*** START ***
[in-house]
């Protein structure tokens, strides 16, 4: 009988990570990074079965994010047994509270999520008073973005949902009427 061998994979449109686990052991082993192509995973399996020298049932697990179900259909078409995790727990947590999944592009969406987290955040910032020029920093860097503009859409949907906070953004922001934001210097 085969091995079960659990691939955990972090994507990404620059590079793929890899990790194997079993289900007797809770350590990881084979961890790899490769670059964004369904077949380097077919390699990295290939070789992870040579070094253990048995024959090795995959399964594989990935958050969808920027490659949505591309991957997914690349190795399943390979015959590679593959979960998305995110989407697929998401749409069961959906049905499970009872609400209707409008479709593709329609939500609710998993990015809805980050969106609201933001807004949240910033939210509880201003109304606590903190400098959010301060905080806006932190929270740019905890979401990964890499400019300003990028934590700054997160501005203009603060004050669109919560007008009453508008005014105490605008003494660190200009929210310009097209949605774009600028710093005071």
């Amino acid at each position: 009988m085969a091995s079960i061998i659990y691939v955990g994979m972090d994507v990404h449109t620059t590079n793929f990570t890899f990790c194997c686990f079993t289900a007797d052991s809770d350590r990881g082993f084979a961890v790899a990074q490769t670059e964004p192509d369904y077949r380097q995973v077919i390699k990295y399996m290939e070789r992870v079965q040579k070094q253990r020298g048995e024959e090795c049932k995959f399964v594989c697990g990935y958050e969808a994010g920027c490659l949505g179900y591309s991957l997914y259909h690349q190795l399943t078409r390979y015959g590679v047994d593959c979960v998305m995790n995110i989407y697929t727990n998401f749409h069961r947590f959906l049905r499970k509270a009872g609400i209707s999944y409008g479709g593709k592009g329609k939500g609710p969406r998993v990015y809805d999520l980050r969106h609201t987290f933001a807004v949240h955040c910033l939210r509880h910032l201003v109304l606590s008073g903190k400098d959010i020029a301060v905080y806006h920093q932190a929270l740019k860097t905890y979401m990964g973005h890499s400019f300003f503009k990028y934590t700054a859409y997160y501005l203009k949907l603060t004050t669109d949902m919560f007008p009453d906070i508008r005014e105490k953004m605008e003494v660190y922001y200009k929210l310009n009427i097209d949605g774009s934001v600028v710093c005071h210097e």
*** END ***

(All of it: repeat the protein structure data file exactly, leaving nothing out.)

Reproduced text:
[in-house]
């Protein structure tokens, strides 16, 4: 009988990570990074079965994010047994509270999520008073973005949902009427 061998994979449109686990052991082993192509995973399996020298049932697990179900259909078409995790727990947590999944592009969406987290955040910032020029920093860097503009859409949907906070953004922001934001210097 085969091995079960659990691939955990972090994507990404620059590079793929890899990790194997079993289900007797809770350590990881084979961890790899490769670059964004369904077949380097077919390699990295290939070789992870040579070094253990048995024959090795995959399964594989990935958050969808920027490659949505591309991957997914690349190795399943390979015959590679593959979960998305995110989407697929998401749409069961959906049905499970009872609400209707409008479709593709329609939500609710998993990015809805980050969106609201933001807004949240910033939210509880201003109304606590903190400098959010301060905080806006932190929270740019905890979401990964890499400019300003990028934590700054997160501005203009603060004050669109919560007008009453508008005014105490605008003494660190200009929210310009097209949605774009600028710093005071």
């Amino acid at each position: 009988m085969a091995s079960i061998i659990y691939v955990g994979m972090d994507v990404h449109t620059t590079n793929f990570t890899f990790c194997c686990f079993t289900a007797d052991s809770d350590r990881g082993f084979a961890v790899a990074q490769t670059e964004p192509d369904y077949r380097q995973v077919i390699k990295y399996m290939e070789r992870v079965q040579k070094q253990r020298g048995e024959e090795c049932k995959f399964v594989c697990g990935y958050e969808a994010g920027c490659l949505g179900y591309s991957l997914y259909h690349q190795l399943t078409r390979y015959g590679v047994d593959c979960v998305m995790n995110i989407y697929t727990n998401f749409h069961r947590f959906l049905r499970k509270a009872g609400i209707s999944y409008g479709g593709k592009g329609k939500g609710p969406r998993v990015y809805d999520l980050r969106h609201t987290f933001a807004v949240h955040c910033l939210r509880h910032l201003v109304l606590s008073g903190k400098d959010i020029a301060v905080y806006h920093q932190a929270l740019k860097t905890y979401m990964g973005h890499s400019f300003f503009k990028y934590t700054a859409y997160y501005l203009k949907l603060t004050t669109d949902m919560f007008p009453d906070i508008r005014e105490k953004m605008e003494v660190y922001y200009k929210l310009n009427i097209d949605g774009s934001v600028v710093c005071h210097e």